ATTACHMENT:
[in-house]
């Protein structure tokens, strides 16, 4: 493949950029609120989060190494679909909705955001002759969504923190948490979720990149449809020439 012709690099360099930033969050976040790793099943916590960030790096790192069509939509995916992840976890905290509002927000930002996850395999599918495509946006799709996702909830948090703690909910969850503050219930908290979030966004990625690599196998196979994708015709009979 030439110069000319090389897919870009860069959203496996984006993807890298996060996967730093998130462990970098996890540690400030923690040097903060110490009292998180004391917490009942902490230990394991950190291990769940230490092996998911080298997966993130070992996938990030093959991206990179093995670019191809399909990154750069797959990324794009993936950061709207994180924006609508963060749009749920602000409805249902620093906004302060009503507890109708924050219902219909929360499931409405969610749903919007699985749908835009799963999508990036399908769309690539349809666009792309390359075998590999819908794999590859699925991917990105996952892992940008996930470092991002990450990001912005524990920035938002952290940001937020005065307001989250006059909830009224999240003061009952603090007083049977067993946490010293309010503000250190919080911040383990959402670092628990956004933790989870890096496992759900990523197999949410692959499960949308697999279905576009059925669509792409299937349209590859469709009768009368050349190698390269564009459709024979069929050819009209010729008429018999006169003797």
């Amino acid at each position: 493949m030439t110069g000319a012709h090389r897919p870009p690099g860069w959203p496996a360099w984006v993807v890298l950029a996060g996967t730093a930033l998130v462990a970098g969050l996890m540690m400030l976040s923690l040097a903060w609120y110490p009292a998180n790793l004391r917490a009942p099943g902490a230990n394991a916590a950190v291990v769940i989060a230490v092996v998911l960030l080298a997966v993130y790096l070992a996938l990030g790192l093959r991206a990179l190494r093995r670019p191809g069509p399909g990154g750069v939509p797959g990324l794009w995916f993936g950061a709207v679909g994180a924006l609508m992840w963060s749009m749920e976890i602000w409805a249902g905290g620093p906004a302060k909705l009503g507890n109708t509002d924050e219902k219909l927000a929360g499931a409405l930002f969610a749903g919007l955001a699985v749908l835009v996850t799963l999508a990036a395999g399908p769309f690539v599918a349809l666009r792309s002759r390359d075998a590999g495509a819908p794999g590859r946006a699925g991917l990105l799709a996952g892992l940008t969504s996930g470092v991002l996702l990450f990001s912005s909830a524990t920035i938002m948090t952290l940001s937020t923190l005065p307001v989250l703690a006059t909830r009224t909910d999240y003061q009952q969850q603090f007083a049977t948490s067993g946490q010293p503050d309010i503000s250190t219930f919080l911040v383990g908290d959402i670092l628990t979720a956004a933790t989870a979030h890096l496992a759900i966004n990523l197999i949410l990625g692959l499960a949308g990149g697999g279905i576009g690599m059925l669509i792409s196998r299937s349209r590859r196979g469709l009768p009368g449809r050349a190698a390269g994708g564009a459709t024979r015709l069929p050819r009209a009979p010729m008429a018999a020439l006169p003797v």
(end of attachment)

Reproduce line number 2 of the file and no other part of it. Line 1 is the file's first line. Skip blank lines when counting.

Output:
């Protein structure tokens, strides 16, 4: 493949950029609120989060190494679909909705955001002759969504923190948490979720990149449809020439 012709690099360099930033969050976040790793099943916590960030790096790192069509939509995916992840976890905290509002927000930002996850395999599918495509946006799709996702909830948090703690909910969850503050219930908290979030966004990625690599196998196979994708015709009979 030439110069000319090389897919870009860069959203496996984006993807890298996060996967730093998130462990970098996890540690400030923690040097903060110490009292998180004391917490009942902490230990394991950190291990769940230490092996998911080298997966993130070992996938990030093959991206990179093995670019191809399909990154750069797959990324794009993936950061709207994180924006609508963060749009749920602000409805249902620093906004302060009503507890109708924050219902219909929360499931409405969610749903919007699985749908835009799963999508990036399908769309690539349809666009792309390359075998590999819908794999590859699925991917990105996952892992940008996930470092991002990450990001912005524990920035938002952290940001937020005065307001989250006059909830009224999240003061009952603090007083049977067993946490010293309010503000250190919080911040383990959402670092628990956004933790989870890096496992759900990523197999949410692959499960949308697999279905576009059925669509792409299937349209590859469709009768009368050349190698390269564009459709024979069929050819009209010729008429018999006169003797």